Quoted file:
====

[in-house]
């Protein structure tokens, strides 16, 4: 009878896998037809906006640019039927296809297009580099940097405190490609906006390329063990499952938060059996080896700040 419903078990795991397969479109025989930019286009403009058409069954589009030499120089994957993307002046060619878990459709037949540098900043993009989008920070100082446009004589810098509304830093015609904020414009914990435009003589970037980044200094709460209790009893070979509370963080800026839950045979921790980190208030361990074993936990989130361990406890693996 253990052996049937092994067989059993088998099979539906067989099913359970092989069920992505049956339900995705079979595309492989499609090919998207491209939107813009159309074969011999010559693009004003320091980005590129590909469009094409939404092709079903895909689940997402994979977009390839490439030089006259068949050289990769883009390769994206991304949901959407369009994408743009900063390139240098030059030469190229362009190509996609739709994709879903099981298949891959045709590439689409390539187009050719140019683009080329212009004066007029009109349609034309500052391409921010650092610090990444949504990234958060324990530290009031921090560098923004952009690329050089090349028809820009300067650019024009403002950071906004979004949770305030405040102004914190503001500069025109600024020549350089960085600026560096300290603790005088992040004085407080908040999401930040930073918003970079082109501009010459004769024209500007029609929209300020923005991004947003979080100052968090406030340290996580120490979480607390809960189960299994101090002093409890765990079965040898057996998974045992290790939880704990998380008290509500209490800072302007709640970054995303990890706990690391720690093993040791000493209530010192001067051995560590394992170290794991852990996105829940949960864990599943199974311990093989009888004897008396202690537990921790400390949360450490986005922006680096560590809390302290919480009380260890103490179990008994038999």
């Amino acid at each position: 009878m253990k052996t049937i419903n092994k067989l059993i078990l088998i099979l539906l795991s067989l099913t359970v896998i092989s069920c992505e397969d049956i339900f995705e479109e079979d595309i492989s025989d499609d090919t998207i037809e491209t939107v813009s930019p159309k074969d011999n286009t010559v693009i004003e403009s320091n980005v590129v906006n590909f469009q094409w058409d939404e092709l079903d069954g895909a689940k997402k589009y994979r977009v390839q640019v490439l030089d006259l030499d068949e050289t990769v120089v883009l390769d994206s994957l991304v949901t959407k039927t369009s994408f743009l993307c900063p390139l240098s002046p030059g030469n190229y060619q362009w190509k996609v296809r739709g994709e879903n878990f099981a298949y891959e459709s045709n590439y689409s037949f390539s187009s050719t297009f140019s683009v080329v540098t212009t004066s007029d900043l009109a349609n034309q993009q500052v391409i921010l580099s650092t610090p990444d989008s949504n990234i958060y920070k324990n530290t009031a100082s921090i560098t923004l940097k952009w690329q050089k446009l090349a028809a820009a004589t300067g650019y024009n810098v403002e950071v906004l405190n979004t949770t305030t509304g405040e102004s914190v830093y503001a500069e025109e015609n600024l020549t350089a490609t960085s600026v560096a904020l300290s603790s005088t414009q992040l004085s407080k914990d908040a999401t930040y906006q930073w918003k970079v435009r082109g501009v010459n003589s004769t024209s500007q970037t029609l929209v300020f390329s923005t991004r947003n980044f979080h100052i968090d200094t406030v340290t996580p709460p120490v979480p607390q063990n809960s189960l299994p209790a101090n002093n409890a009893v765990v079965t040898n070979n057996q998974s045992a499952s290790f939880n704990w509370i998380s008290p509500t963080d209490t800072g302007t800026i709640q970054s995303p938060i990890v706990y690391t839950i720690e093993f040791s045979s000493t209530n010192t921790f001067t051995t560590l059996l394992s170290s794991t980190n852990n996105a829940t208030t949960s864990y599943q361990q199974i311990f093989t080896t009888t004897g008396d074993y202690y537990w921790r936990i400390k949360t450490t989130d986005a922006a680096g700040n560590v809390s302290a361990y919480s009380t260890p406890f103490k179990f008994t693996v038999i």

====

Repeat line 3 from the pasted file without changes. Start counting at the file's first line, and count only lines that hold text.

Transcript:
């Amino acid at each position: 009878m253990k052996t049937i419903n092994k067989l059993i078990l088998i099979l539906l795991s067989l099913t359970v896998i092989s069920c992505e397969d049956i339900f995705e479109e079979d595309i492989s025989d499609d090919t998207i037809e491209t939107v813009s930019p159309k074969d011999n286009t010559v693009i004003e403009s320091n980005v590129v906006n590909f469009q094409w058409d939404e092709l079903d069954g895909a689940k997402k589009y994979r977009v390839q640019v490439l030089d006259l030499d068949e050289t990769v120089v883009l390769d994206s994957l991304v949901t959407k039927t369009s994408f743009l993307c900063p390139l240098s002046p030059g030469n190229y060619q362009w190509k996609v296809r739709g994709e879903n878990f099981a298949y891959e459709s045709n590439y689409s037949f390539s187009s050719t297009f140019s683009v080329v540098t212009t004066s007029d900043l009109a349609n034309q993009q500052v391409i921010l580099s650092t610090p990444d989008s949504n990234i958060y920070k324990n530290t009031a100082s921090i560098t923004l940097k952009w690329q050089k446009l090349a028809a820009a004589t300067g650019y024009n810098v403002e950071v906004l405190n979004t949770t305030t509304g405040e102004s914190v830093y503001a500069e025109e015609n600024l020549t350089a490609t960085s600026v560096a904020l300290s603790s005088t414009q992040l004085s407080k914990d908040a999401t930040y906006q930073w918003k970079v435009r082109g501009v010459n003589s004769t024209s500007q970037t029609l929209v300020f390329s923005t991004r947003n980044f979080h100052i968090d200094t406030v340290t996580p709460p120490v979480p607390q063990n809960s189960l299994p209790a101090n002093n409890a009893v765990v079965t040898n070979n057996q998974s045992a499952s290790f939880n704990w509370i998380s008290p509500t963080d209490t800072g302007t800026i709640q970054s995303p938060i990890v706990y690391t839950i720690e093993f040791s045979s000493t209530n010192t921790f001067t051995t560590l059996l394992s170290s794991t980190n852990n996105a829940t208030t949960s864990y599943q361990q199974i311990f093989t080896t009888t004897g008396d074993y202690y537990w921790r936990i400390k949360t450490t989130d986005a922006a680096g700040n560590v809390s302290a361990y919480s009380t260890p406890f103490k179990f008994t693996v038999i």